My launch has been fairly new, I released my trailer 4 weeks ago and record a new episode every week. This has been such new territory for me because I worry about judgment. Not being technologically savvy made me nervous as well.
So many questions run through my head when I’m getting ready to record:
Do I sound okay?
Will they know how nervous I am?
Is it long enough?
Did I give enough information?
Does anyone really want to hear me speak?
At this moment I don’t have a big following. Mainly friends, family, and a few people I've been able to share it with on social media. The one thing that keeps me going is that I love what I talk about. Even thought the listener pool is small, those few people have given me great feedback.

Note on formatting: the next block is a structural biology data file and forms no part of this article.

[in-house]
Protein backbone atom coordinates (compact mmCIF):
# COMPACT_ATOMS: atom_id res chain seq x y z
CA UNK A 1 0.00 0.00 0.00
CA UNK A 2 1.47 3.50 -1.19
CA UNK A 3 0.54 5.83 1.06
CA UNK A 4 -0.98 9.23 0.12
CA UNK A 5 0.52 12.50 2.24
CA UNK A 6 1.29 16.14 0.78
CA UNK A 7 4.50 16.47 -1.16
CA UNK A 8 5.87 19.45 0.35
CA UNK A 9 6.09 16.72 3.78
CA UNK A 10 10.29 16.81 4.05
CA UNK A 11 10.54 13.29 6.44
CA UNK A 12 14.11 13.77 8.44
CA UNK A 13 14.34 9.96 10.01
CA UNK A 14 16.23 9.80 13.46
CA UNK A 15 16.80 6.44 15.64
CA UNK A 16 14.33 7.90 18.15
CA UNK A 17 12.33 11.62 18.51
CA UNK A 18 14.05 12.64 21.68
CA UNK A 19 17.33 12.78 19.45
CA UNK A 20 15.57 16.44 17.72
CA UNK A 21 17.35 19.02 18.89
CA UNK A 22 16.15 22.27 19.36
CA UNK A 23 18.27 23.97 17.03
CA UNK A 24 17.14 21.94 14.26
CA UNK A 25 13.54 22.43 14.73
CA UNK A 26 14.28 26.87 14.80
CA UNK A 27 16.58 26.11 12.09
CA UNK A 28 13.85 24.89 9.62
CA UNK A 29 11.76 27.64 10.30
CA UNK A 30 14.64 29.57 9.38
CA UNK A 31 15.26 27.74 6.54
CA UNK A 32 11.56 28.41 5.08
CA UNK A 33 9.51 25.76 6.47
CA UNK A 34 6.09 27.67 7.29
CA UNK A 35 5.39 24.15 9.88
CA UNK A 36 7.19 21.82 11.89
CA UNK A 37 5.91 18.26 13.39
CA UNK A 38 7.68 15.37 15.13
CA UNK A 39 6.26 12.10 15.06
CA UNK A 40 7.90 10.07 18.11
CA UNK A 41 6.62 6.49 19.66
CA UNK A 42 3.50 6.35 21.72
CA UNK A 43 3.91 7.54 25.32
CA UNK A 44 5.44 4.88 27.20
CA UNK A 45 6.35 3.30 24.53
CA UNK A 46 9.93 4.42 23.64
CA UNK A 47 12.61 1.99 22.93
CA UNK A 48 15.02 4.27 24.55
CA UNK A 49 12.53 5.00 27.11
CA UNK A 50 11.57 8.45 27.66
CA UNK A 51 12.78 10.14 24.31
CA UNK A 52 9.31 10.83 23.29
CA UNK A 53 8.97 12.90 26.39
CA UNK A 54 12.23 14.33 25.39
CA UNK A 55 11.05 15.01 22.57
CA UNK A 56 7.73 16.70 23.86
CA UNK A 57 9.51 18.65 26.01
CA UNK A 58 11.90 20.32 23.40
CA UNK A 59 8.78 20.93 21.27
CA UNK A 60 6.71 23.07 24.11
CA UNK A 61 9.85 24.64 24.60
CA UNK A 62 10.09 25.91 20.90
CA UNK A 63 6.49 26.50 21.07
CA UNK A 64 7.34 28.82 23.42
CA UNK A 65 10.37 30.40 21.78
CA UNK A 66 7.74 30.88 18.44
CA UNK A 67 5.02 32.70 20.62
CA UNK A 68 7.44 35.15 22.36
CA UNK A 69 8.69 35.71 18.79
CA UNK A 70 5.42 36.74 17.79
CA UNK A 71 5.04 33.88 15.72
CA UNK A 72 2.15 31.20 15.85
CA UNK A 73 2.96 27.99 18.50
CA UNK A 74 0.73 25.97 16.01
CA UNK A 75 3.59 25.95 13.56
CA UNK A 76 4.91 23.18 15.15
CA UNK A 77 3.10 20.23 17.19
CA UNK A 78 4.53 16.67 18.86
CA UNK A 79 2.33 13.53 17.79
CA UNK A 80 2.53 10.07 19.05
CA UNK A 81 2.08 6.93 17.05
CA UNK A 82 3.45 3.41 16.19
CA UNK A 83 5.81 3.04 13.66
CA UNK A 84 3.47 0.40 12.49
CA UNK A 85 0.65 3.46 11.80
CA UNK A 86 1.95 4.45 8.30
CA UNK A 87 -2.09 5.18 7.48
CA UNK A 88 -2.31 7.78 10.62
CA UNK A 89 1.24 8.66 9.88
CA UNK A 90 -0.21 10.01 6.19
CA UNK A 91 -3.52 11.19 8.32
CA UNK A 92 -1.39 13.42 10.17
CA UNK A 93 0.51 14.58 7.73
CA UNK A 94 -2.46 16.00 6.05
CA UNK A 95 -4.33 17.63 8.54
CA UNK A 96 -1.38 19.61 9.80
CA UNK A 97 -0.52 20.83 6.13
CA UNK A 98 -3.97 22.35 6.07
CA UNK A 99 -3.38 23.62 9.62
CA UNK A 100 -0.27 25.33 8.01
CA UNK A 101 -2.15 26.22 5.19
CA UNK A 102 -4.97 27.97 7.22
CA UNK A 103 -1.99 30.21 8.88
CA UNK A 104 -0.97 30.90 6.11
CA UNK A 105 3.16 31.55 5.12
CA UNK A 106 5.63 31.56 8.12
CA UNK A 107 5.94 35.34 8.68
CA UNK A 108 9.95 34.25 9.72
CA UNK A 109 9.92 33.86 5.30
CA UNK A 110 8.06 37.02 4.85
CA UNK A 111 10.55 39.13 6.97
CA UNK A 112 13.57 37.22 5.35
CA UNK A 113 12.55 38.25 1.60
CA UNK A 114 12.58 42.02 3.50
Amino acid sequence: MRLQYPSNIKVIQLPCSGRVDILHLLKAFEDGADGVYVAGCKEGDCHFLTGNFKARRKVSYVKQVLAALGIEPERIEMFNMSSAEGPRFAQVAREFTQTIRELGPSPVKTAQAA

My goal is to consistently show up and continue to learn. I believe that someone will listen to my podcast and say, “I’ve always had that question” or “I finally felt comfortable enough to ask for what I want from my partner.”
Am I glad I did it…hell yes!!! I have no clue what is going to come of it, which is the exciting part. Who knows I could be doing live shows in a city near you soon…
--Natasha Chentille, Closet Freak Chronicles
Latest posts by Katie Holmes (see all)
- How To Quit Pornography: Experts Comment - August 5, 2020
- MasterClass Reviews: Feedback From Real Students - August 4, 2020
- Does Acupuncture Work? Experts Comment [IN PROGRESS] - August 4, 2020